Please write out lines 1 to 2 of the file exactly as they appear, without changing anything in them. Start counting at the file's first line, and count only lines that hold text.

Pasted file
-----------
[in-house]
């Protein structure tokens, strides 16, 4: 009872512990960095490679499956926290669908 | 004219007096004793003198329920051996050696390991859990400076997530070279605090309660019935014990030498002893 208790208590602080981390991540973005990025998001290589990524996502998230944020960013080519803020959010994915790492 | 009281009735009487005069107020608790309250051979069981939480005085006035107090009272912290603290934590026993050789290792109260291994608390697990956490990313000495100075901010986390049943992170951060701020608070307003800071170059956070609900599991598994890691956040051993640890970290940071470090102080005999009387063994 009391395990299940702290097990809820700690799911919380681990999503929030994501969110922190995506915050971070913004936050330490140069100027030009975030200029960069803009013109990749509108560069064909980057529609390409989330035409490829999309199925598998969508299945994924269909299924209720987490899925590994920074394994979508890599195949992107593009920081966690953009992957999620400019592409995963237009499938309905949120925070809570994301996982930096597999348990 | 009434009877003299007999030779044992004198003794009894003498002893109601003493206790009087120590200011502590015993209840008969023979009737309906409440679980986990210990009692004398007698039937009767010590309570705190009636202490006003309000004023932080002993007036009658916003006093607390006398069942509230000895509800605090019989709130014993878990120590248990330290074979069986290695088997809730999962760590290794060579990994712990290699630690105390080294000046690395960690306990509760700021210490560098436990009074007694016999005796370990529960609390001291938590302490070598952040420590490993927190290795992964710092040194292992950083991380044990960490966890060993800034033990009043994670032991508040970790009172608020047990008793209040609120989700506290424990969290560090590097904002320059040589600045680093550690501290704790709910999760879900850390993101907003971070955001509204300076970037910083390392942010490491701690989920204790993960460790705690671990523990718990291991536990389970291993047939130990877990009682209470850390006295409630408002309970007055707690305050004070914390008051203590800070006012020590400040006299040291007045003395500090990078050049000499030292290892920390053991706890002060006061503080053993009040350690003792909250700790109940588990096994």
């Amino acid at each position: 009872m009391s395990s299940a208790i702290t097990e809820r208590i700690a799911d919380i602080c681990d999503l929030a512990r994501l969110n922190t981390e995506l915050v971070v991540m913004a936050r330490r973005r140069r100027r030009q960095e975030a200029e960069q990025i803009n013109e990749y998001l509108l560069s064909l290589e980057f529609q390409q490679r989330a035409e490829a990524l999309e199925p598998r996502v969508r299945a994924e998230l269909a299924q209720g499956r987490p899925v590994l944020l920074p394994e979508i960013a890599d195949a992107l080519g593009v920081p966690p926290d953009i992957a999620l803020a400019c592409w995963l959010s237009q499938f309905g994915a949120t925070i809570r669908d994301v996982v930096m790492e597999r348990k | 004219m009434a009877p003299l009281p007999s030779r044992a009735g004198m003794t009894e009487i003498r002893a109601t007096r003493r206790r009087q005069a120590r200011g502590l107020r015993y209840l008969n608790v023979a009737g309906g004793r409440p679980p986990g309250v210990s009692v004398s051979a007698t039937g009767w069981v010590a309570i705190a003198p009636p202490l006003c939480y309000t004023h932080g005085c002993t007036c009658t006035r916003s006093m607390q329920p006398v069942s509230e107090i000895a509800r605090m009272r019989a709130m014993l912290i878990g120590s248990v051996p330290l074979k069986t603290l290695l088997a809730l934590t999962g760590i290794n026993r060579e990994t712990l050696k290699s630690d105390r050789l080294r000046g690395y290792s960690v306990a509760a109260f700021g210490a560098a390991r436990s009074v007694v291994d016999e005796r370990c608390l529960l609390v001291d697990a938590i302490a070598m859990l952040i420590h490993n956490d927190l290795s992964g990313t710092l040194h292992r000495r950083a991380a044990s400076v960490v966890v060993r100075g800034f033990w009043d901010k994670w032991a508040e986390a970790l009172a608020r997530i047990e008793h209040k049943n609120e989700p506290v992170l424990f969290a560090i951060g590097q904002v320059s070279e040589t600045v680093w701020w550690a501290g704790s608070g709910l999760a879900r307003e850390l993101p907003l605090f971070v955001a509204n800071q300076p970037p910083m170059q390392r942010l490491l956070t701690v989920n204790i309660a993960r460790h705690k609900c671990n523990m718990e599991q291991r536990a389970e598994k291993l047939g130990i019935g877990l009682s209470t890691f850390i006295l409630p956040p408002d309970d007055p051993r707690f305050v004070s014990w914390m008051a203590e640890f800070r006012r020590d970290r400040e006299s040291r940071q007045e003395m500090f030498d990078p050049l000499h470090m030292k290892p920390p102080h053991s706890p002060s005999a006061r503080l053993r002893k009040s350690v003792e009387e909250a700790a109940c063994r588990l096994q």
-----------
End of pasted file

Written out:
[in-house]
């Protein structure tokens, strides 16, 4: 009872512990960095490679499956926290669908 | 004219007096004793003198329920051996050696390991859990400076997530070279605090309660019935014990030498002893 208790208590602080981390991540973005990025998001290589990524996502998230944020960013080519803020959010994915790492 | 009281009735009487005069107020608790309250051979069981939480005085006035107090009272912290603290934590026993050789290792109260291994608390697990956490990313000495100075901010986390049943992170951060701020608070307003800071170059956070609900599991598994890691956040051993640890970290940071470090102080005999009387063994 009391395990299940702290097990809820700690799911919380681990999503929030994501969110922190995506915050971070913004936050330490140069100027030009975030200029960069803009013109990749509108560069064909980057529609390409989330035409490829999309199925598998969508299945994924269909299924209720987490899925590994920074394994979508890599195949992107593009920081966690953009992957999620400019592409995963237009499938309905949120925070809570994301996982930096597999348990 | 009434009877003299007999030779044992004198003794009894003498002893109601003493206790009087120590200011502590015993209840008969023979009737309906409440679980986990210990009692004398007698039937009767010590309570705190009636202490006003309000004023932080002993007036009658916003006093607390006398069942509230000895509800605090019989709130014993878990120590248990330290074979069986290695088997809730999962760590290794060579990994712990290699630690105390080294000046690395960690306990509760700021210490560098436990009074007694016999005796370990529960609390001291938590302490070598952040420590490993927190290795992964710092040194292992950083991380044990960490966890060993800034033990009043994670032991508040970790009172608020047990008793209040609120989700506290424990969290560090590097904002320059040589600045680093550690501290704790709910999760879900850390993101907003971070955001509204300076970037910083390392942010490491701690989920204790993960460790705690671990523990718990291991536990389970291993047939130990877990009682209470850390006295409630408002309970007055707690305050004070914390008051203590800070006012020590400040006299040291007045003395500090990078050049000499030292290892920390053991706890002060006061503080053993009040350690003792909250700790109940588990096994």